The T-Mobile Sprint Will-Not-Do-Fusion saga continues with a new episode teasing a happy ending. Obviously, the two airlines that have not yet reached a deal are approaching an agreement that will be announced next week.
It was not until last November that Sprint's parent company SoftBank dropped out of the deal at the last minute, and there is always a chance that the merger will recede.
Apparently, T-Mobile parent companies Deutsche Telekom and SoftBank, which owns the Japanese group Sprint, is considering an agreement that dictates how they would exercise voting control over the combined company.
Deutsche Telekom owns 63% of T-Mobile, while SoftBank owns 84.7% of Sprint. Deutsche Telekom and T-Mobile also complete the debt financing package they will use to finance the transaction, Reuters reports.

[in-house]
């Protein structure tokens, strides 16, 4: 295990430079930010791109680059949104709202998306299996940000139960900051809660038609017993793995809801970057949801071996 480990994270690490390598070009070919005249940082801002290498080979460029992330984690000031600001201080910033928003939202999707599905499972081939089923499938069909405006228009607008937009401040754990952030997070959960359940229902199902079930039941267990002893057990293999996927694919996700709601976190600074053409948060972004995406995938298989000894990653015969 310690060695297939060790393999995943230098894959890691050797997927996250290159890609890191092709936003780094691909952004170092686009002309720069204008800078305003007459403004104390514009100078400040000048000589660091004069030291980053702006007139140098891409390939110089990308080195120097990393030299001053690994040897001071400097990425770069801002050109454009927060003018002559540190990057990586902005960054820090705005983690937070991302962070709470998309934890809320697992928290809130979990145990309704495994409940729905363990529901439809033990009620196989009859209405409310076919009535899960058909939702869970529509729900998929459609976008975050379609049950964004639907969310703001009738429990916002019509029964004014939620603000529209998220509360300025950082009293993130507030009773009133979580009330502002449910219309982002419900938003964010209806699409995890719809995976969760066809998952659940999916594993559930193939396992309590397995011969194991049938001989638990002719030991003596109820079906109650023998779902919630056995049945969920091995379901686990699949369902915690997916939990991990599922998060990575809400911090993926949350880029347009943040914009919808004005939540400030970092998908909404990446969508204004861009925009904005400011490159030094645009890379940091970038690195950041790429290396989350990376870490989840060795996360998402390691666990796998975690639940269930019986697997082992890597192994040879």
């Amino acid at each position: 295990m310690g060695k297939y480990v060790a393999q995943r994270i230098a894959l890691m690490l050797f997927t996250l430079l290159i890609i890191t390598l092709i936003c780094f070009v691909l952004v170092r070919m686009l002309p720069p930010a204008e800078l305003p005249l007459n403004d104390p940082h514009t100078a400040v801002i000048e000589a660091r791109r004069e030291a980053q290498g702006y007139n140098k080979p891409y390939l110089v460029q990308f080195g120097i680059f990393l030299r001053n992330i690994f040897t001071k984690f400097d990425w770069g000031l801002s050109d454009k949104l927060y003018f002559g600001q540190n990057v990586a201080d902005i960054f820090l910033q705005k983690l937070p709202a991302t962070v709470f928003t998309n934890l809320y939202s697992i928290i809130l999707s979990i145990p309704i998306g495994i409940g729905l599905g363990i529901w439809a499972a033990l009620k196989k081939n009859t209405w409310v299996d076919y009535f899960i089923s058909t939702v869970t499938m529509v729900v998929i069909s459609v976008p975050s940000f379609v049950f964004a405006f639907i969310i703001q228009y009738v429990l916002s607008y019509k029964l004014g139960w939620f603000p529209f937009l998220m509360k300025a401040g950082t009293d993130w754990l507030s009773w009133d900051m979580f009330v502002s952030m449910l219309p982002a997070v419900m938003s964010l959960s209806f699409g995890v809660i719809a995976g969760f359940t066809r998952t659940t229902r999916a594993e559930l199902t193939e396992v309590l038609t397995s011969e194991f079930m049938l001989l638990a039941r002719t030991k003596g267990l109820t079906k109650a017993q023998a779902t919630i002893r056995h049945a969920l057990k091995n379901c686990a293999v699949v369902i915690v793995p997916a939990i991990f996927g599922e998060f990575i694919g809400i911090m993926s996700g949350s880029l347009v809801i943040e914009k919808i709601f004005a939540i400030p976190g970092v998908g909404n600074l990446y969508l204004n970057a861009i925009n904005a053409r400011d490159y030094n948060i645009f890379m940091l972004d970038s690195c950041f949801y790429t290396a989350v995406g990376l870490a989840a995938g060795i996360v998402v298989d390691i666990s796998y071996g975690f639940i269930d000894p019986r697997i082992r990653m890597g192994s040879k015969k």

If the company were to succeed, it would have more than 1
T-Mobile is still a distant third in the business, though the company has won many subscribers thanks to John Legere's "Uncarrier" response. Sprint's customer base has also expanded under the discount policy of CEO Marcelo Claure, but the fourth-largest US provider has not performed as well as T-Mobile. Analysts say Sprint can not invest in its network and survive on the market without T-Mobile.
Their inability to find common ground was not the only thing that killed a T-Mobile Sprint Fusion in the past. Regulators could always block the deal, as happened in 2014, when the Obama administration voiced antitrust concerns over the deal.